Are Military Divorces Different Than Civilian Ones?

Are Military Divorces Different Than Civilian Ones?

If you are a military member or the spouse of one, and you are currently seeking a divorce, there are several things you should know about the months, or years to come. Though the process can be extremely stressful, with a bit of self-education and the help of an experienced attorney, you help ensure the transition goes as smoothly as possible. Here are some of the questions you may have:

What are the residency requirements for military divorce?

For the divorce process to begin, you will have to fulfill the residency requirement. Since military members are seldom stationed in one place for long, the law has accommodated the nature of their job. This means that residency requirements for military divorces in New Jersey differ from standard divorces. For a military member, or the spouse of one to file a divorce, they will have to do so either:

  • In the state where the member of the U.S. military is stationed
  • In the state where the member of the U.S. military claims legal residence
  • In the state where the couple has legal residence

How do I serve divorce papers to a member of the U.S. military?

To serve divorce papers to a U.S. military member, you will generally have to speak with the designated official at your spouse’s base who acts as a law enforcement officer. However, you should know that simply serving these papers does not automatically begin the divorce process. If your spouse is currently serving and is not on base, he or she may reject the serve, thereby putting a “stay” on the divorce until he or she returns from duty.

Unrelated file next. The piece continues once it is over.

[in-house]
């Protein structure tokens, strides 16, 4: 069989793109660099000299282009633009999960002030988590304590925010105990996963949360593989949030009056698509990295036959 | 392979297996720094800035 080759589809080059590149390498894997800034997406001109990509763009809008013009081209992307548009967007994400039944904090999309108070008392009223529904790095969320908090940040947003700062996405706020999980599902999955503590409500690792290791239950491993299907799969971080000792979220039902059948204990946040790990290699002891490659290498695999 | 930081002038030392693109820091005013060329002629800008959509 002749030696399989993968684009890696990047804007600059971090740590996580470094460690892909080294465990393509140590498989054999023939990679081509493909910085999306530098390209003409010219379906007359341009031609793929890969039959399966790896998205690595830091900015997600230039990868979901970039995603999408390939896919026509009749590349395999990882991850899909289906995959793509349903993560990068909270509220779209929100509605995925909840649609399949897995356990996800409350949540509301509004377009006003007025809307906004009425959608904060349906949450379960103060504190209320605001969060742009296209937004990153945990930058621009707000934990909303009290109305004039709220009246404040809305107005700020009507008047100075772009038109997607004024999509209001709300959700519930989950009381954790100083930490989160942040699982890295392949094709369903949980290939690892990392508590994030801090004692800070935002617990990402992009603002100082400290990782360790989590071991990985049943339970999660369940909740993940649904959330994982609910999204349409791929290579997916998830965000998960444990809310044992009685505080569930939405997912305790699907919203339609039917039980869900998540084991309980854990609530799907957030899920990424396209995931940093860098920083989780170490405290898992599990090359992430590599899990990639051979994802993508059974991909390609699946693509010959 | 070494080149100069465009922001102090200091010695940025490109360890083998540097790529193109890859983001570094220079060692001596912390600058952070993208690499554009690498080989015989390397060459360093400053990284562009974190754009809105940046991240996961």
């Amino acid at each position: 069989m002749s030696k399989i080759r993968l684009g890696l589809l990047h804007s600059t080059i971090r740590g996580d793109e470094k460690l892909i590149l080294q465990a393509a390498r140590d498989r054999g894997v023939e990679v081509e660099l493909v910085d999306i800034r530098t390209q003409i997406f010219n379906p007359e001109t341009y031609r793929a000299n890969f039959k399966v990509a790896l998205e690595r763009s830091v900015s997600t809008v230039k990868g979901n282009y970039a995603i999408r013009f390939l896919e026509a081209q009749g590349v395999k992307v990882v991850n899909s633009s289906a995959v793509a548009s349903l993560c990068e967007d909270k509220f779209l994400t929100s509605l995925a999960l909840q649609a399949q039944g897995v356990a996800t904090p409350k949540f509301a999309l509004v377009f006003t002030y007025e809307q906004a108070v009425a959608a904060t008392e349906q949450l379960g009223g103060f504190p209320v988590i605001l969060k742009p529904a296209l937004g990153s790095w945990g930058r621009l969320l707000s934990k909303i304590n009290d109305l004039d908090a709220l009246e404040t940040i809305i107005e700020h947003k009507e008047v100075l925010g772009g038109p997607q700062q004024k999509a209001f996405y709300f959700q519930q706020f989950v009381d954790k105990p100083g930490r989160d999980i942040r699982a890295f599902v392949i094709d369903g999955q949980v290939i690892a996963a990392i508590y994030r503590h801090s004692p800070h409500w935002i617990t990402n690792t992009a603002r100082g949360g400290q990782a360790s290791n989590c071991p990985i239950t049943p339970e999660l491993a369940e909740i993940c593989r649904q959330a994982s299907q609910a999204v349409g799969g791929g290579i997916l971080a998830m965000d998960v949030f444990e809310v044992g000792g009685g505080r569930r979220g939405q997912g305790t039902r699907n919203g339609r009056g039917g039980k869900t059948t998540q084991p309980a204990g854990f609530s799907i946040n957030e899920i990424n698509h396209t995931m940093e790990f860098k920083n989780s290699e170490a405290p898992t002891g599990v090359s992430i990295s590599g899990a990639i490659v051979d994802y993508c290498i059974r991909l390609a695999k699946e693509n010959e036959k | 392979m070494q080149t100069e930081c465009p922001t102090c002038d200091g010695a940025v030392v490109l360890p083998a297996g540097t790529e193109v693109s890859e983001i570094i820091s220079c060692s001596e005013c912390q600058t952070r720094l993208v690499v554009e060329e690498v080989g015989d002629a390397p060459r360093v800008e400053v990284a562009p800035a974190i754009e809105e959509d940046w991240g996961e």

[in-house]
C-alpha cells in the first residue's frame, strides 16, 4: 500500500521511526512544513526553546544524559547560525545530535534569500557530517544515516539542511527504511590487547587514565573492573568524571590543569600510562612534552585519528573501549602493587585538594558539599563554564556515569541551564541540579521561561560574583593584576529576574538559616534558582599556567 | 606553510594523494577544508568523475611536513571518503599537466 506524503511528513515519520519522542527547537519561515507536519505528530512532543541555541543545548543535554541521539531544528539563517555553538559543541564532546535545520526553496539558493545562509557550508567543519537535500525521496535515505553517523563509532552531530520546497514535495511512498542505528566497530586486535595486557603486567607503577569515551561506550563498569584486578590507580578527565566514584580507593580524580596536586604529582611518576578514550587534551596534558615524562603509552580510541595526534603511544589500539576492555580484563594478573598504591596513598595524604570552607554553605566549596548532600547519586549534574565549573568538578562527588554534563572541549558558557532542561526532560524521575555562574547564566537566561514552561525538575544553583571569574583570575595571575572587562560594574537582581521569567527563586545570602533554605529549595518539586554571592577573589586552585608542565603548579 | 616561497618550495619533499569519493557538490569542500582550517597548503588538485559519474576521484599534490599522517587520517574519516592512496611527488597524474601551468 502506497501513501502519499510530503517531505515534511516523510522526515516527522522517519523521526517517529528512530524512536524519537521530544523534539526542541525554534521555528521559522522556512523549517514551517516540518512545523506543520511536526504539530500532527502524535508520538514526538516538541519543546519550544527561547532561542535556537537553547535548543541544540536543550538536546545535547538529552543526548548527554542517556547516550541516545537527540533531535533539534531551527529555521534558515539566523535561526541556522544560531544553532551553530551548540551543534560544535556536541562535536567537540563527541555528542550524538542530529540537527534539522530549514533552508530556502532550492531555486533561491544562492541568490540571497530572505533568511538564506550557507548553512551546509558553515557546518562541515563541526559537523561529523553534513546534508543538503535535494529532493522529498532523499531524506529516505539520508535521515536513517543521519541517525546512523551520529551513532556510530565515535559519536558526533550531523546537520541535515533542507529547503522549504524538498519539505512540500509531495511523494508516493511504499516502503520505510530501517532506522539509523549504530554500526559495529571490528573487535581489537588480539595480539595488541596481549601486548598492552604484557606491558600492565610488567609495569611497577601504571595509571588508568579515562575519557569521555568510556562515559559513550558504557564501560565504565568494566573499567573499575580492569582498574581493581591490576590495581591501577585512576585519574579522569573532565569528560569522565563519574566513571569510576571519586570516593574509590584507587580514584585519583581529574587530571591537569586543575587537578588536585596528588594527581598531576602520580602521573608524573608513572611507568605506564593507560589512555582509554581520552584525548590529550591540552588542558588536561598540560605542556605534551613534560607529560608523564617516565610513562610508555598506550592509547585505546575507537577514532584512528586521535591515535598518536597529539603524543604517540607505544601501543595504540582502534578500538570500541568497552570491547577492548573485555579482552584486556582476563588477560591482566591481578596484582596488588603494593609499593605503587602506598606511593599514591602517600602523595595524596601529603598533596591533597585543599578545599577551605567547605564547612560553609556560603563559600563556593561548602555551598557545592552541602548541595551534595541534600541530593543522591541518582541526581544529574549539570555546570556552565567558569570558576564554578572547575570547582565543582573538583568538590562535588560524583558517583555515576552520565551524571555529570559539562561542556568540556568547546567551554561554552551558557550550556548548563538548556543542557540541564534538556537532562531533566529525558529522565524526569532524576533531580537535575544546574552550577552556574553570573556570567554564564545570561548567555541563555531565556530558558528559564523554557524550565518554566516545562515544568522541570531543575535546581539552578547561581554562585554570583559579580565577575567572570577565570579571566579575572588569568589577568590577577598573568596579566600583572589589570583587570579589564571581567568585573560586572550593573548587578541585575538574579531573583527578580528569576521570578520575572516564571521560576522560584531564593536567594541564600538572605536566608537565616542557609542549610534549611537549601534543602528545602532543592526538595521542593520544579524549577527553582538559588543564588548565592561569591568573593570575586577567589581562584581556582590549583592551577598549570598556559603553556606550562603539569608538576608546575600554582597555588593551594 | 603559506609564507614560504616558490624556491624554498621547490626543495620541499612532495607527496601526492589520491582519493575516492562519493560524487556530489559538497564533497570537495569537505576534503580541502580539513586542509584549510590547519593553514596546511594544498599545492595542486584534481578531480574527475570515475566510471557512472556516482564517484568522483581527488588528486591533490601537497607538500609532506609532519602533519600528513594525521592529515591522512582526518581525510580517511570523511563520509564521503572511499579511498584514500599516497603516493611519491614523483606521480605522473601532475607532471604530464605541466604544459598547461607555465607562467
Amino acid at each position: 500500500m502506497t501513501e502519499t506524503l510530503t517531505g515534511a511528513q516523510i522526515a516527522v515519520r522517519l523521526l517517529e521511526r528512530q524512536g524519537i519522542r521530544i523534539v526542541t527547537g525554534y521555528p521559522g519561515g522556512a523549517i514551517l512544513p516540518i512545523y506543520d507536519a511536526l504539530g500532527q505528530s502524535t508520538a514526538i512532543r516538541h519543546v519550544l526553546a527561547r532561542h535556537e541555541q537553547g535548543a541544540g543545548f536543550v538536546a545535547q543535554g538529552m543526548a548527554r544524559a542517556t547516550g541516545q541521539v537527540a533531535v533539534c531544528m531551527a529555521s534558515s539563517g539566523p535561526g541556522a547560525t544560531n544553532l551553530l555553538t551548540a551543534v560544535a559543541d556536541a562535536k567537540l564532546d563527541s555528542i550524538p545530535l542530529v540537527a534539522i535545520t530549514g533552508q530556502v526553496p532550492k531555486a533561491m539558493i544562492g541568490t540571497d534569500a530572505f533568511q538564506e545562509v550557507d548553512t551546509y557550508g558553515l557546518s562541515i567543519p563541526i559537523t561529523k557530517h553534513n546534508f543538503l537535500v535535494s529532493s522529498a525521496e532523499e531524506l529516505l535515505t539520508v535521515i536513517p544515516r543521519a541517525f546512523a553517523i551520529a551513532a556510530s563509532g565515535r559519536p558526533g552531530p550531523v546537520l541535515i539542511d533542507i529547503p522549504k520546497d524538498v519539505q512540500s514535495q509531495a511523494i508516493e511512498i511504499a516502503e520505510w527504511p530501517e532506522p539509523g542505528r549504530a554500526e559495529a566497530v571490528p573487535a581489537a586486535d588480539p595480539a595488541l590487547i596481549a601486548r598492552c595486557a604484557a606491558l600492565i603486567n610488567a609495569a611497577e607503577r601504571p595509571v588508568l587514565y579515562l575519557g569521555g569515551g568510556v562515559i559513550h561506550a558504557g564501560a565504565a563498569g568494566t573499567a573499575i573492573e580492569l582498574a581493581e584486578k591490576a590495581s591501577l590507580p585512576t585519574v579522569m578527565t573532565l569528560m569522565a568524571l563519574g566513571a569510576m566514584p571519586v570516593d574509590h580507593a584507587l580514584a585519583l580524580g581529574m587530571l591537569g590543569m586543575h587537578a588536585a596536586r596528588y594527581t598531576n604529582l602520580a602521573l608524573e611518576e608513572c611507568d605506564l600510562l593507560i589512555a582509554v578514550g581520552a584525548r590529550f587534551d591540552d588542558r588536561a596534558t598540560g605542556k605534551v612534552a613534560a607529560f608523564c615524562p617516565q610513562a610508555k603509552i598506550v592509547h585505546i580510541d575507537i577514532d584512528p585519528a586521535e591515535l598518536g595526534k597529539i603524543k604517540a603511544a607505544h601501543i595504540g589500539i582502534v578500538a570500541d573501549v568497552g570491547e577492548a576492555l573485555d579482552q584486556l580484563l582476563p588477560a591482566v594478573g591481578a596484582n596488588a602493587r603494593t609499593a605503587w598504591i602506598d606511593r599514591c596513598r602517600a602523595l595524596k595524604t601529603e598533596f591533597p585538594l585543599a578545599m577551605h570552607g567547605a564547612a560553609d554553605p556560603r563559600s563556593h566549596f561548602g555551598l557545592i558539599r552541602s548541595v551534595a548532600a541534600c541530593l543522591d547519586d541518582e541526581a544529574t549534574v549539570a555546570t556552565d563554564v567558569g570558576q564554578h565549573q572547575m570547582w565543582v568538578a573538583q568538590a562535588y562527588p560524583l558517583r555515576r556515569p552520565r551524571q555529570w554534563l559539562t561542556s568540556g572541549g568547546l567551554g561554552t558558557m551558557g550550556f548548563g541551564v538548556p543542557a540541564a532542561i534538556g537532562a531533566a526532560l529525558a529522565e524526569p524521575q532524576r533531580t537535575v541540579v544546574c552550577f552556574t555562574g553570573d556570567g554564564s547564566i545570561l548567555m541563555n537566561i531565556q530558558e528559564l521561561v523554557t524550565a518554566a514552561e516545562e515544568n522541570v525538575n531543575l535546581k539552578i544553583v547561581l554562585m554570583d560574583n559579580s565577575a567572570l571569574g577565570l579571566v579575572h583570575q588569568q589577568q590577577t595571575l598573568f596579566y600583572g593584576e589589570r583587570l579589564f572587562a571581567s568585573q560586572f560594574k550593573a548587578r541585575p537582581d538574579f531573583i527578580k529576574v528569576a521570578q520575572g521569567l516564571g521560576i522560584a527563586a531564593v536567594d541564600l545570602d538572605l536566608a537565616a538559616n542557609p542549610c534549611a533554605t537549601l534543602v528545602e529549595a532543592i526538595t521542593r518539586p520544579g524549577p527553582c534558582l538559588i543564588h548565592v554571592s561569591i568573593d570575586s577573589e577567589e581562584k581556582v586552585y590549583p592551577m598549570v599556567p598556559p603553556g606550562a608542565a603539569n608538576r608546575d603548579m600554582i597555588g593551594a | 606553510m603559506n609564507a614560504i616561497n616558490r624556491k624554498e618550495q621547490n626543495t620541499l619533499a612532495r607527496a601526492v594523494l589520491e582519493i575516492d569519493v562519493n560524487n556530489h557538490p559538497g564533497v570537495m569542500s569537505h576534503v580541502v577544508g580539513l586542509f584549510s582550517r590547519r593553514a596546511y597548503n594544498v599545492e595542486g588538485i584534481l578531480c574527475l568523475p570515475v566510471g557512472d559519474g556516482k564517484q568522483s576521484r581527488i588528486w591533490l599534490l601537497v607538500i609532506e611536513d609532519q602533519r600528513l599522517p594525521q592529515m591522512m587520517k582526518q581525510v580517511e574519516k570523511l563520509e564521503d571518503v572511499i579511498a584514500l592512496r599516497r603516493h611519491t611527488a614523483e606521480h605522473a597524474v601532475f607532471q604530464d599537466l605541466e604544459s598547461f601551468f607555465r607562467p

What does the term “default judgment” mean?

When a spouse files a Complaint for Divorce, the other spouse is responsible for responding and attending the divorce proceedings. If a spouse fails to respond or attent, courts will very often issue a default judgment, which settles the divorce in favor of the filing spouse. However, very often, a military member’s duty will prevent him or her from attending the proceedings at the current time. Therefore, no judgment on a divorce can be made unless the military member is present, or has employed legal counsel to act on his or her behalf.

Contact our experienced Bergen County firm

At Townsend, Tomaio & Newmark, our attorneys have extensive experience helping clients to understand and protect their legal rights before, during, and after the divorce process in towns across New Jersey and Bergen County, including Hackensack, Ridgewood, Paramus, Teaneck, and Fort Lee.

To speak with our team of divorce lawyers today in a free and confidential consultation regarding your concerns about moving out of your marital home during your divorce, please contact us online, or through our Hackensack, NJ office at (201) 397-1750.

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